There was a story that I learned long ago that went something like this:
There was a little boy with a bad temper. His father gave him a bag of nails and told him that every time he lost his temper, to hammer a nail in the back fence.
The first day the boy had driven 37 nails into the fence. Then it gradually dwindled down. He discovered it was easier to hold his temper than to drive those nails into the fence.
Finally, the day came when the boy didn’t lose his temper at all. He told his father about it and the father suggested that the boy now pull out one nail for each day that he was able to hold his temper. The days passed and the young boy was finally able to tell his father that all the nails were gone.
The father took his son by the hand and led him to the fence. “You have done well, my son, but look at the holes in the fence. The fence will never be the same. When you say things in anger, they leave a scar just like these holes in the fence.
We look at our world and it seems that, in many circles, temperance is in short supply. Our Old Adam seems to find, more and more, that it can come out from hiding and fit in. Instead of conversation, we have angry words that are one sided and not well thought out. Instead of looking for compromise we call other people names if they don’t agree with us.
Godliness cannot happen unless temperance is present because, to take on the attributes of God we must have patience and grace. From Titus 2:11-14, “For the grace of God has appeared bringing salvation for all people, training us to renounce ungodliness and worldly passions, and to live self-controlled, upright and godly lives in the present age, waiting for our blessed hope, the appearing of the glory of our great God and Savior Jesus Christ.”
The definition of temperance is to have moderation or self-restraint in actions, statements, thoughts, etc. In other words, it means to be in self-control. We find a Biblical definition in 1 Corinthians 9:25-27, “Every athlete exercises self-control in all things. They do it to receive a perishable wreath, but we an imperishable. So, I do not run aimlessly; I do not box as one ‘beating the air.’ But I discipline my body and keep it under control, lest after preaching to others I myself should be disqualified.”
The world expects discipline and temperance from Christians because it is what we preach. Every time we break this expectation, it affects the whole church. And people should expect temperance from us because we are to take on the attributes of Him who we worship and adore.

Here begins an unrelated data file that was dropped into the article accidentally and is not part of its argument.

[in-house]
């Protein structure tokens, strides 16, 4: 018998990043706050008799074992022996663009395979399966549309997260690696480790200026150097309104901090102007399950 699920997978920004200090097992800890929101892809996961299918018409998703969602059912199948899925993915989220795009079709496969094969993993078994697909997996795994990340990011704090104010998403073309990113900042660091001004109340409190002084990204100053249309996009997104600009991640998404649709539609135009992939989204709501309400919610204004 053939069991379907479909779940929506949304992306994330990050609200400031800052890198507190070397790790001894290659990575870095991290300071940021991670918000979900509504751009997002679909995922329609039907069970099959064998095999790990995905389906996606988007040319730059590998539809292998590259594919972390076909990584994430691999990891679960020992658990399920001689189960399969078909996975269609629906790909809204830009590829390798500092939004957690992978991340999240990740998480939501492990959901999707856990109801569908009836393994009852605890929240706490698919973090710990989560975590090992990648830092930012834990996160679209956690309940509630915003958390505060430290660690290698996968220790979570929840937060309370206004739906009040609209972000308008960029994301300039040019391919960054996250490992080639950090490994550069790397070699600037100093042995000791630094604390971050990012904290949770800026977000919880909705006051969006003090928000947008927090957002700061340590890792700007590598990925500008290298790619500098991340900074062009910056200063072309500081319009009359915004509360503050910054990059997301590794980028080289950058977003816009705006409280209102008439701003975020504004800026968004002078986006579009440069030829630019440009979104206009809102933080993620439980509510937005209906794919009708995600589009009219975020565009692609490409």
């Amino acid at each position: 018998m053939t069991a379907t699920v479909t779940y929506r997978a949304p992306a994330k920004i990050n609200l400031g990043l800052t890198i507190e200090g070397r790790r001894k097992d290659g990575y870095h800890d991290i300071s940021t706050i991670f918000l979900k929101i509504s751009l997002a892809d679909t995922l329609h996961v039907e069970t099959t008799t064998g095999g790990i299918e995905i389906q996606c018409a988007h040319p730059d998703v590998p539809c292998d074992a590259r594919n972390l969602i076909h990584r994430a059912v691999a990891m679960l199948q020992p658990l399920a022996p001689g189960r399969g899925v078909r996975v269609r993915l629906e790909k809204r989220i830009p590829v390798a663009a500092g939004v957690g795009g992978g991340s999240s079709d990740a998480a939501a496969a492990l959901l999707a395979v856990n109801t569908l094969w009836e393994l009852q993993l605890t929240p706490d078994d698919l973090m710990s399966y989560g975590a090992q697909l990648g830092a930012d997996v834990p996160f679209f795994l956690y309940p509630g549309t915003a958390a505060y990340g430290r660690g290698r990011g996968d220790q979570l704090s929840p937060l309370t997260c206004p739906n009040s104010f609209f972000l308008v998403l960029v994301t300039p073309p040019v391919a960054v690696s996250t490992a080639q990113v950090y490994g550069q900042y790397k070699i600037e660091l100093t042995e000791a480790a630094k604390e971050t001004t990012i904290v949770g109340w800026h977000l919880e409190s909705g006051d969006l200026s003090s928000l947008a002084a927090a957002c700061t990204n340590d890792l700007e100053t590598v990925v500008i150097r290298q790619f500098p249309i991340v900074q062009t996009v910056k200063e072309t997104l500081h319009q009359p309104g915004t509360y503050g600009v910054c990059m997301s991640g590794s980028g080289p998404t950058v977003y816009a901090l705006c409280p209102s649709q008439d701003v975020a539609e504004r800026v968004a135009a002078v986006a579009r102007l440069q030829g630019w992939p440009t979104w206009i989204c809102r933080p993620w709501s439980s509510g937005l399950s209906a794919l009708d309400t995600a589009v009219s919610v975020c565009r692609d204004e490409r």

Every time we lash out in anger, practice impatience, lose our temper or play the victim, we paint a picture that God never commissioned. Every time we forget who we are and whose we are, we tarnish what God has created.
This kind of distemper is nothing new. Paul dealt with it several times in his letters. In Romans 12:1-2 we see an example: “I appeal to you therefore, brothers, by the mercies of God, to present your bodies as a living sacrifice, holy and acceptable to God, which is your spiritual worship. Do not be conformed to this world, but be transformed by the renewal of your mind, that by testing you may discern what is the will of God, what is good and acceptable and perfect.”
We, as Christians, are called to have temperance in all things. When we have been wronged, we are to practice grace. When we see injustice, we are to try and make a change through love. When we see people doing things which God has not ordained, we are to lead by our example and work to fix the brokenness. That is what we have been called to do, things that are good and acceptable and perfect.”
So, “Put on the Lord Jesus Christ, and make no provision for the flesh, to gratify its desires” (Romans 13:14). Be “hospitable, a lover of good, self-controlled, upright, holy, and disciplined” (Titus 1:8). “Walk by the Spirit, and you will not gratify the desires of the flesh” (Galatians 5:16). It won’t be easy but remember, “(We) can do all things through Him who strengthens (us)” (Philippians 4:13). Please pray with me:
Heavenly Father, forgive us for those times we have not acted in godliness. Help us to show our faith in you by what we do and who we are. Teach us temperance that can show others a better way to live in this broken world. Amen.